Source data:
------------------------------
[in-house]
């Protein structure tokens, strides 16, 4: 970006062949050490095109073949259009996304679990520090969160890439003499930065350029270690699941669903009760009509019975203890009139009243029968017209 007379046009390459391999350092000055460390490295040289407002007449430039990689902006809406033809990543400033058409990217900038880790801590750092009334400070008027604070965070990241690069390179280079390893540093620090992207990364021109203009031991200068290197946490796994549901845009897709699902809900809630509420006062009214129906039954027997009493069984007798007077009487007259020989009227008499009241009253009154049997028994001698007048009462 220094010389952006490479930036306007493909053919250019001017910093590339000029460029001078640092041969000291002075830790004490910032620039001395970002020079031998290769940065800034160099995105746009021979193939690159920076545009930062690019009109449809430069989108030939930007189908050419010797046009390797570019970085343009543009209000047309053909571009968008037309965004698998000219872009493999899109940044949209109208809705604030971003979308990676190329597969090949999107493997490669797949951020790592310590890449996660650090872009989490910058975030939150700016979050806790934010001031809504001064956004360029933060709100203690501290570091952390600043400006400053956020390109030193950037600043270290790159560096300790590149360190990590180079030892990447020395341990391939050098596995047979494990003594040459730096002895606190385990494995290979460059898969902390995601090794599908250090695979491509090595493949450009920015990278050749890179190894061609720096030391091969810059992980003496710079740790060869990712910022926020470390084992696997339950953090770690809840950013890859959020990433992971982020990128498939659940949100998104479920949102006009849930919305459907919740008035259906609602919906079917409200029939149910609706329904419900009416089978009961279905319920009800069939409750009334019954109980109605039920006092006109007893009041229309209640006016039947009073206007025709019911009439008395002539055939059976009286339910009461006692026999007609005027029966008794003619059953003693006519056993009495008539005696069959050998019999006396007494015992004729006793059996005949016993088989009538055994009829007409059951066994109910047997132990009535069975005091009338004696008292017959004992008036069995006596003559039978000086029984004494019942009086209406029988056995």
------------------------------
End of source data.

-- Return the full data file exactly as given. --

[in-house]
């Protein structure tokens, strides 16, 4: 970006062949050490095109073949259009996304679990520090969160890439003499930065350029270690699941669903009760009509019975203890009139009243029968017209 007379046009390459391999350092000055460390490295040289407002007449430039990689902006809406033809990543400033058409990217900038880790801590750092009334400070008027604070965070990241690069390179280079390893540093620090992207990364021109203009031991200068290197946490796994549901845009897709699902809900809630509420006062009214129906039954027997009493069984007798007077009487007259020989009227008499009241009253009154049997028994001698007048009462 220094010389952006490479930036306007493909053919250019001017910093590339000029460029001078640092041969000291002075830790004490910032620039001395970002020079031998290769940065800034160099995105746009021979193939690159920076545009930062690019009109449809430069989108030939930007189908050419010797046009390797570019970085343009543009209000047309053909571009968008037309965004698998000219872009493999899109940044949209109208809705604030971003979308990676190329597969090949999107493997490669797949951020790592310590890449996660650090872009989490910058975030939150700016979050806790934010001031809504001064956004360029933060709100203690501290570091952390600043400006400053956020390109030193950037600043270290790159560096300790590149360190990590180079030892990447020395341990391939050098596995047979494990003594040459730096002895606190385990494995290979460059898969902390995601090794599908250090695979491509090595493949450009920015990278050749890179190894061609720096030391091969810059992980003496710079740790060869990712910022926020470390084992696997339950953090770690809840950013890859959020990433992971982020990128498939659940949100998104479920949102006009849930919305459907919740008035259906609602919906079917409200029939149910609706329904419900009416089978009961279905319920009800069939409750009334019954109980109605039920006092006109007893009041229309209640006016039947009073206007025709019911009439008395002539055939059976009286339910009461006692026999007609005027029966008794003619059953003693006519056993009495008539005696069959050998019999006396007494015992004729006793059996005949016993088989009538055994009829007409059951066994109910047997132990009535069975005091009338004696008292017959004992008036069995006596003559039978000086029984004494019942009086209406029988056995």